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Retracing the steps of an 18th century British admiral

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TO mark his 60th birthday, George R. Anson and his family retraced the journey around the world of his ancestor — Admiral of the Fleet George Anson, 1st Baron Anson (1697-1762).

Admiral Anson

George R Anson is the 8th generation grandson of the admiral who, in 1740, commanded a squadron of six ships whose mission was to disrupt or capture Spanish possessions in the Pacific, which then included the Marianas.

In August 1742, when Admiral Anson’s lead ship, the HMS Centurion was leaking and in danger of sinking, he sailed to Tinian to find safe anchorage.

George R. Anson said he, his wife Kirsty, and son Douglas are traveling around the world to visit all the places where the admiral made landfall as he circumnavigated the globe from 1740 to 1744.

He said they spent a week in Cape Town, South Africa before flying to Macau from where they headed to the Marianas.

He said their next stop is the Philippines before returning to London, England.

“And then in April and May we’re going all the way around South America, down the east side, and all the way to Acapulco and ending up in Charlestown, South Carolina. We are connecting the dots and journey of the admiral.”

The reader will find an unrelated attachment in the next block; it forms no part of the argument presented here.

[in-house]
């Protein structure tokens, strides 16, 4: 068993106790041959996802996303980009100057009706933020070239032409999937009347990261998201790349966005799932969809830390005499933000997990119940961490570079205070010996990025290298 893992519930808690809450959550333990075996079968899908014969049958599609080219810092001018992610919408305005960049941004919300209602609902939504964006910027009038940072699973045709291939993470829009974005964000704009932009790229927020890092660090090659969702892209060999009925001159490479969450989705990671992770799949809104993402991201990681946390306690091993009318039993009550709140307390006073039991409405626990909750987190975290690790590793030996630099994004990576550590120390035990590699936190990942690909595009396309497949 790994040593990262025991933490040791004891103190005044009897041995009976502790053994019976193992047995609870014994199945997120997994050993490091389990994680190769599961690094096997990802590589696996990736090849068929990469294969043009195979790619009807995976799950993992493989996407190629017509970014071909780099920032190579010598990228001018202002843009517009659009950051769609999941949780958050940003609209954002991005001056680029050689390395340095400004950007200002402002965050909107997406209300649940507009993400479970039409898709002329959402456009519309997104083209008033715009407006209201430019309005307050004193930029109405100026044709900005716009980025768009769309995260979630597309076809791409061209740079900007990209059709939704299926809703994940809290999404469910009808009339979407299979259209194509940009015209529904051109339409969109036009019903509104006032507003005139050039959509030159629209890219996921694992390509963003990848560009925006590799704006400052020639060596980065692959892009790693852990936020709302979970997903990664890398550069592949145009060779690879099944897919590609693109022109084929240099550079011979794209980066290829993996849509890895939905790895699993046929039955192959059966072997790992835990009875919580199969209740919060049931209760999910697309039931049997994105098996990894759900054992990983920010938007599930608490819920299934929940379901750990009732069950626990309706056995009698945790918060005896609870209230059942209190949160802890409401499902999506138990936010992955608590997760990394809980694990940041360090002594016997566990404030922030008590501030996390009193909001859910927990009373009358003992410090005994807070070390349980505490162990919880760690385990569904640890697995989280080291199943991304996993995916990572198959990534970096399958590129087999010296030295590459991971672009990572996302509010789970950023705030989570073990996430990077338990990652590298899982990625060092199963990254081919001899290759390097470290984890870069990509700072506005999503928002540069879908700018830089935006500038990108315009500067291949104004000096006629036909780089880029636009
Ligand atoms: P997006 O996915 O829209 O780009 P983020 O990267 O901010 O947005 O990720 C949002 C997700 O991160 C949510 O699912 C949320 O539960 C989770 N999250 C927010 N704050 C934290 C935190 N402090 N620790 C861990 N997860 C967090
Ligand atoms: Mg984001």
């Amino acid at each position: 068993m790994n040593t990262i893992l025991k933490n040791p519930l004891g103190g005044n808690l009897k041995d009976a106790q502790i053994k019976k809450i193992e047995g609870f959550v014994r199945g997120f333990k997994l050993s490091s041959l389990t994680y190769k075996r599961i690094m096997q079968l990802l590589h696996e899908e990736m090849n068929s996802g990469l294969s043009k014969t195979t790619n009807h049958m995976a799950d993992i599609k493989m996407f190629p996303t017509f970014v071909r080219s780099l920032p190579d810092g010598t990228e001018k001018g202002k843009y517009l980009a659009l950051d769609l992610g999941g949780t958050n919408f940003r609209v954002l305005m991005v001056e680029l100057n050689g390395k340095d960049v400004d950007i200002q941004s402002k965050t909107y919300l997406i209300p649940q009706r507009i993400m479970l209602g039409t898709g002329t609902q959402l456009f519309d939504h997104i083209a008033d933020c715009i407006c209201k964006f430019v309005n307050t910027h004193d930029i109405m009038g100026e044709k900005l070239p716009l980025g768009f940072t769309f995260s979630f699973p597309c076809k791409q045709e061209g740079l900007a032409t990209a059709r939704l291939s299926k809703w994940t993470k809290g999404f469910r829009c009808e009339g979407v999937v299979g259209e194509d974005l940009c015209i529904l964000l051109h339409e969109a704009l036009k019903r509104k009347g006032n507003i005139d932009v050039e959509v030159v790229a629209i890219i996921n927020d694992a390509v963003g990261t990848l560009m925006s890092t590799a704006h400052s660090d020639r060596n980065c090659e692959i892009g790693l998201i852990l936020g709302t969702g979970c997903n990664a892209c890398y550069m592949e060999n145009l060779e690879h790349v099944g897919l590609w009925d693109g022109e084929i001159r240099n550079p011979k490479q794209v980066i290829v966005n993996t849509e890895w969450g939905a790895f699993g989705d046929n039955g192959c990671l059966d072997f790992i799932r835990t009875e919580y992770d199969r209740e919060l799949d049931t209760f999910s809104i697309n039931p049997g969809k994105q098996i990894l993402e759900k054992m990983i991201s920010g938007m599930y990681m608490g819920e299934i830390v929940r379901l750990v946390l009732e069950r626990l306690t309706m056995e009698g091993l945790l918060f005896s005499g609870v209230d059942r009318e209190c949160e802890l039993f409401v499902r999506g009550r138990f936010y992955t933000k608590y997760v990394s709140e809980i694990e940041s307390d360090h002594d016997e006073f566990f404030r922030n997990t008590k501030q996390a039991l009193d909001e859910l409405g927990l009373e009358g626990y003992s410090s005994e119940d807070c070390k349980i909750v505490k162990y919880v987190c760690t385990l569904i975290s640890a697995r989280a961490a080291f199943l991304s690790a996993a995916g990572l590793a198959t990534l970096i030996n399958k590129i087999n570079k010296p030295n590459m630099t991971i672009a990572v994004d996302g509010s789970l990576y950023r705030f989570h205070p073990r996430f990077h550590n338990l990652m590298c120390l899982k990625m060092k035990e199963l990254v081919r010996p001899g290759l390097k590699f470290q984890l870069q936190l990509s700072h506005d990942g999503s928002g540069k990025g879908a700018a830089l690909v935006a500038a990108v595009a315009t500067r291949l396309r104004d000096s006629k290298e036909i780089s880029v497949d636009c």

At that time, he added, the British had a strong naval presence, “and they were also explorers who were encountering different cultures and recording them.”

George Anson, right, gestures as he talks to NMI Museum director Danny Aquino, second right, at the museum on Tuesday while Anson’s wife Kirsty, second left, and son Douglas, left, look on.  Photo by Bryan Manabat

In 1742, Lt. Peircy Brett, who served under Admiral Anson, made a detailed sketch of a Marianas sakman or proa whose design is now being used for the revival of the islands’ traditional canoes.

“I wouldn’t [be able] to say that I’m even close to having the naval career that [Admiral Anson] had,” George R Anson said. “I’ve never been with the Navy, but I do have a boat. My son enjoys sailing and diving, and we’ve always been interested in maritime history.”

He said this is their first time to visit Micronesia.

On Tinian, the Ansons toured North Field, the World War II-era airfield, which is an area where the HMS Centurion laid anchor 277 years ago.

Today, Thursday, Pacific Development Inc. managing director Gordon Marciano said the Ansons will be meeting with local seafaring families affiliated with the Chamorro-Carolinian Village Inc.-Canoe Federation.

Marciano said 500 Sails, a non-profit group that promotes traditional navigation, will give the Ansons a ride on one of its proas.

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